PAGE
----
Zambia: Meeting Maybin for the very first time

“You can't change the world, but you can change the world for one person” – Katie Davis

It felt that way when I first met Maybin, my sponsored child. Perhaps not so much that I changed his world, but that he changed mine.

Our arrival was welcomed with singing and dancing – Maybin and his extended family were excited to welcome us and showed great hospitality. They even offered us their treasured chickens as a gift, even though eating chicken was a great luxury that they could hardly afford. His parents work as groundnut farmers, and their staple meal is a mixture of groundnuts and pumpkin, it gave them the energy needed to work through the day. It made me wish I could provide the world for them, but at least I knew that I was doing whatever was within my means.


Maybin has these large and innocent eyes that gaze at you with open curiosity. Perhaps it was because he had never seen a foreigner before, it was as if I seemed unreal to him. Nevertheless, it didn’t take long for him to warm up to me after a few selfies together! (more pictures below)

He took me around his house compound; a series of mud huts with thatched roofs and showed me the water pump nearby where his family went to draw water. At that point, I was thankful that World Vision had built a pump near his house, so that he wouldn’t have to walk for hours just to fetch water. Providing clean water to the community was one of World Vision’s priorities in Zambia, as it helps to improve the health of families and prevent potentially deadly diseases such as diarrhea.

We shared stories of our lives and exchanged presents – he gave me a homemade Zambian broom and I gave him a new soccer ball! It was a short visit, but it was enough to make a lasting impression.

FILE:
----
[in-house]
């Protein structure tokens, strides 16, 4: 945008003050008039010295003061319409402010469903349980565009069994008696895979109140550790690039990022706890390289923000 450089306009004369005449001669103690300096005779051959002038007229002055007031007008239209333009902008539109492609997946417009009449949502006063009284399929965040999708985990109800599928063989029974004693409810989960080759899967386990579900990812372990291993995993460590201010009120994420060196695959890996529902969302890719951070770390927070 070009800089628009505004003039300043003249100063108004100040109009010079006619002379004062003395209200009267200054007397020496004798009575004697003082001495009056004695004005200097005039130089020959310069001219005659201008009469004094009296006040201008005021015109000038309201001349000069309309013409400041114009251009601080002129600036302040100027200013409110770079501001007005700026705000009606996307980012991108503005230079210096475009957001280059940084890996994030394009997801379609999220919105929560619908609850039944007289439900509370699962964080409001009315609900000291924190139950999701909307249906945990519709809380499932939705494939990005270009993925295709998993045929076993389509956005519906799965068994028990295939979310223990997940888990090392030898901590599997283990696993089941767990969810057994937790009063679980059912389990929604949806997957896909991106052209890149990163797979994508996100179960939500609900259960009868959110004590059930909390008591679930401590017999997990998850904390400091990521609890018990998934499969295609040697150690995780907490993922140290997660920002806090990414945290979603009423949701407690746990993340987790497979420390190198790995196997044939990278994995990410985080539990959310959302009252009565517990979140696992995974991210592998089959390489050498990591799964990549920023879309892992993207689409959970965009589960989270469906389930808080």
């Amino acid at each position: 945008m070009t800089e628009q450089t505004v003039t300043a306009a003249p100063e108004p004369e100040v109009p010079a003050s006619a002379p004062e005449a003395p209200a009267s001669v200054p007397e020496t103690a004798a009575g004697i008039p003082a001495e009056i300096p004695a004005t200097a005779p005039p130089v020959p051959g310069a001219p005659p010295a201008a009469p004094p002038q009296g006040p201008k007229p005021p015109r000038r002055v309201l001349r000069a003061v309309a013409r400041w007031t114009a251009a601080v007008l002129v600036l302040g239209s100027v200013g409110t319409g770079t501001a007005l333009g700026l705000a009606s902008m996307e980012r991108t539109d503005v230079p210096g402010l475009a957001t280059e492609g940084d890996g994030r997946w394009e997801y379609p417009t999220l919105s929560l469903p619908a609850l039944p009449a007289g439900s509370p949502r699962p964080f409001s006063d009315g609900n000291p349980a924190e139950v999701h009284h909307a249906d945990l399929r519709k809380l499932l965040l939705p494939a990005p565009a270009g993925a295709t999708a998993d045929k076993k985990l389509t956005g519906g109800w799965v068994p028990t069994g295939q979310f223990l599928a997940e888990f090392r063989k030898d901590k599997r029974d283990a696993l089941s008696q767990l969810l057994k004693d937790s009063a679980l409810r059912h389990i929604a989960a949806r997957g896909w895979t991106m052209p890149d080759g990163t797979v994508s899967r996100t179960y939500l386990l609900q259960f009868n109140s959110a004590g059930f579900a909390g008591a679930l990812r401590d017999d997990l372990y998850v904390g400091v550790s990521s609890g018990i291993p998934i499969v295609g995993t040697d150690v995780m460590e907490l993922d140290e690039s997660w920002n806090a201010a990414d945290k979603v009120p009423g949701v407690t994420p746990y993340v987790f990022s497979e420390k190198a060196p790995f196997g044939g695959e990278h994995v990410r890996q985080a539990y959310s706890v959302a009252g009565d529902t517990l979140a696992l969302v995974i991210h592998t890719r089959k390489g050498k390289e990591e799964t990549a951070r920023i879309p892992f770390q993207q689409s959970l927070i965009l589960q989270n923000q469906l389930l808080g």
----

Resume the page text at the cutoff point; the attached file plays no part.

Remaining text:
We also visited World Vision’s community projects, such as a fish farming cooperative where some community members came together and received training on fish farming techniques and pond construction. They sell their bream to the markets and dream of reducing malnutrition through their nutritious catch. The group grew their initial start up from one pond to nine!

There was a youth empowerment programme that paired youths with mentors so that they could be coached in vocational skills. We met an aspiring carpenter and his mentor, and he told us of his dreams to start his own carpentry business.


We also visited a primary school that was built with the funds raised by a previous group of trippers to Zambia. That was particularly inspiring and surreal to me. I remembered the pictures and sharing from the group about how the school was a bare shack made of wooden poles and a thatched roof. The students sat on the dusty ground and classes were held in practically open space.

During this visit there was a remarkable change. The principal proudly showed us the new premises – a school made of concrete, with painted walls, tables, chairs and even a television for showing educational videos. Beyond the physical building, it was the joy on the faces of the youths and their desire to keep on learning that inspired me.

"Amukena, the ADP manager, told me about how he wakes up every day looking forward to go to work because he knows that he is making a difference in the lives of the children and community."

Perhaps one of the most impactful parts of the trip for me was meeting the heroes on the ground, the staff of our Musosolokwe Area Development Programme (ADP). They are one of the most passionate teams I've ever met. Amukena, the ADP manager, told me about how he wakes up every day looking forward to go to work because he knows that he is making a difference in the lives of the children and community. We also have staff who live in the community itself, so that they are truly on the ground and know the happenings within the community. Our dear ADP driver told me, “Some things you don't do for money, it's just love for the people and for God. It’s easy to see that they love the people they serve.

At the end of the day, I realised that everyone can make a difference. The field staff work hard to meet the needs of the community, in Singapore we do our best to ensure every child in our programme is sponsored, and as a sponsor, we give what we can to better their lives. What matters is that we did it with the same heart – to give these children a full and bright life.  

Written By: 
Shu-En Fok World Vision Staff and Child Sponsor